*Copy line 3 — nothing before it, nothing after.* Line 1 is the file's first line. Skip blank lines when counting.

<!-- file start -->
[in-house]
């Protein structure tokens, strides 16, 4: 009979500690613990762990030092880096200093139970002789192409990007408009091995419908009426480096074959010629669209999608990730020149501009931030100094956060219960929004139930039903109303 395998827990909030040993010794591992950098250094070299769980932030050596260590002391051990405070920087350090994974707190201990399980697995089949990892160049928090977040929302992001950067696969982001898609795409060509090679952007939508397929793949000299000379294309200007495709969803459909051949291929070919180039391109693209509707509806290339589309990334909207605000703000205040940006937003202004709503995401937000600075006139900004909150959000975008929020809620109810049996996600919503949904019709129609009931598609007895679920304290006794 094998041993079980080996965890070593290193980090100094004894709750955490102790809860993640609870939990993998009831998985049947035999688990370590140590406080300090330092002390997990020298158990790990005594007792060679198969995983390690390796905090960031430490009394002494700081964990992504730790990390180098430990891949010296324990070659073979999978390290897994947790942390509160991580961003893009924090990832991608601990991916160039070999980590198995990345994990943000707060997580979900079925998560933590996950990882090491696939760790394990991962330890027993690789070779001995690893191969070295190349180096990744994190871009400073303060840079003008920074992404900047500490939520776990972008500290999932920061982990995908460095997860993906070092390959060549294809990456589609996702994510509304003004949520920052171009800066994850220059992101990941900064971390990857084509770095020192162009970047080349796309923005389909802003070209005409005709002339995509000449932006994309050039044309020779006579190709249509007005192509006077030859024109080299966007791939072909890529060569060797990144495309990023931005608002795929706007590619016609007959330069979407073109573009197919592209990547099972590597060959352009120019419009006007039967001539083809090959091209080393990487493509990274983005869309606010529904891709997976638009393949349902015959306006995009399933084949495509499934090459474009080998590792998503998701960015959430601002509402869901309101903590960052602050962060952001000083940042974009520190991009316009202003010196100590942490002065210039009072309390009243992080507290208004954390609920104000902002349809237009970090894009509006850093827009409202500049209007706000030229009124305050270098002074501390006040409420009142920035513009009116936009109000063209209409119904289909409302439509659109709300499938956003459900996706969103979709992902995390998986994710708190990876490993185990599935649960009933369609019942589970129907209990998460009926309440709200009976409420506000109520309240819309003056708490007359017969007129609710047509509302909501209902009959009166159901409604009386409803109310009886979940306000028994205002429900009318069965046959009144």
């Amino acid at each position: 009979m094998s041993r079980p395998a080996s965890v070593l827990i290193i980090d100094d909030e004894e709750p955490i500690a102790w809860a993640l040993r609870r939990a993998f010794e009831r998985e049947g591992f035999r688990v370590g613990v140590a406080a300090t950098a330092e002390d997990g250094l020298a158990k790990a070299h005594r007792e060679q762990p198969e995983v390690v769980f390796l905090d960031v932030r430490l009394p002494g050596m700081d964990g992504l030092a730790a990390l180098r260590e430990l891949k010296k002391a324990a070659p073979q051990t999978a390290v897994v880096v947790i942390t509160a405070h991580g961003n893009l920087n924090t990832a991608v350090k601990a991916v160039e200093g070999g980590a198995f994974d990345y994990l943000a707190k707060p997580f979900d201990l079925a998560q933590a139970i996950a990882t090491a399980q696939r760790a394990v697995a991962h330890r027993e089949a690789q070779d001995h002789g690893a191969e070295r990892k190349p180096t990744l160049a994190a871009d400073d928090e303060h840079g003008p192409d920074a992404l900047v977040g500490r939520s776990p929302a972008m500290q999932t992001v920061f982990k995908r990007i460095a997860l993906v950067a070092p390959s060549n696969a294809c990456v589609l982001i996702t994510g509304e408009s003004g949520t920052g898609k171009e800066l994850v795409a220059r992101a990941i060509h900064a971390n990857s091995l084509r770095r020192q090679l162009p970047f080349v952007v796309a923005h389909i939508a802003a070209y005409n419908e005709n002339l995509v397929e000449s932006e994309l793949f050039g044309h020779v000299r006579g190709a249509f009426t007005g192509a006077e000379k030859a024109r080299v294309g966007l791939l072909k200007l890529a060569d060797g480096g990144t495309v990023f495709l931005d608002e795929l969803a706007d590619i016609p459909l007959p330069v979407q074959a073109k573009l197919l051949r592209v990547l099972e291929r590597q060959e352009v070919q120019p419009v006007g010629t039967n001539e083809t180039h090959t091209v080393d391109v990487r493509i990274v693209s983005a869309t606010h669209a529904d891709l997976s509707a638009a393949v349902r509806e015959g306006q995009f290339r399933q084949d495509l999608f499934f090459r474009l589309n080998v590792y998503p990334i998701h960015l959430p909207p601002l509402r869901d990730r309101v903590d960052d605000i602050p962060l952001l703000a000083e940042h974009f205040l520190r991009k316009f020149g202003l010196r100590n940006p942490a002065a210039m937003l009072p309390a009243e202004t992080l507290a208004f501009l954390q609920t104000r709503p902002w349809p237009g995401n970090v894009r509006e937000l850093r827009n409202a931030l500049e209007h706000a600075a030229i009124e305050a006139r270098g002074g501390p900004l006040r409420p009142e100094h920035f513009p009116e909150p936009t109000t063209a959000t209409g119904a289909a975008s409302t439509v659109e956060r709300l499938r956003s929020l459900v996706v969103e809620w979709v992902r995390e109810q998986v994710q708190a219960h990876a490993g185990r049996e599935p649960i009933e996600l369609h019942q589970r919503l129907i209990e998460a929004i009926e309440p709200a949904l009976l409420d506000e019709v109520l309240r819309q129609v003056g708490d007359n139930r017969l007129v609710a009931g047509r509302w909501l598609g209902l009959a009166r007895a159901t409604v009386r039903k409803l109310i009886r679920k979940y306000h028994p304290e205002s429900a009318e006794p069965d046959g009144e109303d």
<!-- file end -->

């Amino acid at each position: 009979m094998s041993r079980p395998a080996s965890v070593l827990i290193i980090d100094d909030e004894e709750p955490i500690a102790w809860a993640l040993r609870r939990a993998f010794e009831r998985e049947g591992f035999r688990v370590g613990v140590a406080a300090t950098a330092e002390d997990g250094l020298a158990k790990a070299h005594r007792e060679q762990p198969e995983v390690v769980f390796l905090d960031v932030r430490l009394p002494g050596m700081d964990g992504l030092a730790a990390l180098r260590e430990l891949k010296k002391a324990a070659p073979q051990t999978a390290v897994v880096v947790i942390t509160a405070h991580g961003n893009l920087n924090t990832a991608v350090k601990a991916v160039e200093g070999g980590a198995f994974d990345y994990l943000a707190k707060p997580f979900d201990l079925a998560q933590a139970i996950a990882t090491a399980q696939r760790a394990v697995a991962h330890r027993e089949a690789q070779d001995h002789g690893a191969e070295r990892k190349p180096t990744l160049a994190a871009d400073d928090e303060h840079g003008p192409d920074a992404l900047v977040g500490r939520s776990p929302a972008m500290q999932t992001v920061f982990k995908r990007i460095a997860l993906v950067a070092p390959s060549n696969a294809c990456v589609l982001i996702t994510g509304e408009s003004g949520t920052g898609k171009e800066l994850v795409a220059r992101a990941i060509h900064a971390n990857s091995l084509r770095r020192q090679l162009p970047f080349v952007v796309a923005h389909i939508a802003a070209y005409n419908e005709n002339l995509v397929e000449s932006e994309l793949f050039g044309h020779v000299r006579g190709a249509f009426t007005g192509a006077e000379k030859a024109r080299v294309g966007l791939l072909k200007l890529a060569d060797g480096g990144t495309v990023f495709l931005d608002e795929l969803a706007d590619i016609p459909l007959p330069v979407q074959a073109k573009l197919l051949r592209v990547l099972e291929r590597q060959e352009v070919q120019p419009v006007g010629t039967n001539e083809t180039h090959t091209v080393d391109v990487r493509i990274v693209s983005a869309t606010h669209a529904d891709l997976s509707a638009a393949v349902r509806e015959g306006q995009f290339r399933q084949d495509l999608f499934f090459r474009l589309n080998v590792y998503p990334i998701h960015l959430p909207p601002l509402r869901d990730r309101v903590d960052d605000i602050p962060l952001l703000a000083e940042h974009f205040l520190r991009k316009f020149g202003l010196r100590n940006p942490a002065a210039m937003l009072p309390a009243e202004t992080l507290a208004f501009l954390q609920t104000r709503p902002w349809p237009g995401n970090v894009r509006e937000l850093r827009n409202a931030l500049e209007h706000a600075a030229i009124e305050a006139r270098g002074g501390p900004l006040r409420p009142e100094h920035f513009p009116e909150p936009t109000t063209a959000t209409g119904a289909a975008s409302t439509v659109e956060r709300l499938r956003s929020l459900v996706v969103e809620w979709v992902r995390e109810q998986v994710q708190a219960h990876a490993g185990r049996e599935p649960i009933e996600l369609h019942q589970r919503l129907i209990e998460a929004i009926e309440p709200a949904l009976l409420d506000e019709v109520l309240r819309q129609v003056g708490d007359n139930r017969l007129v609710a009931g047509r509302w909501l598609g209902l009959a009166r007895a159901t409604v009386r039903k409803l109310i009886r679920k979940y306000h028994p304290e205002s429900a009318e006794p069965d046959g009144e109303d």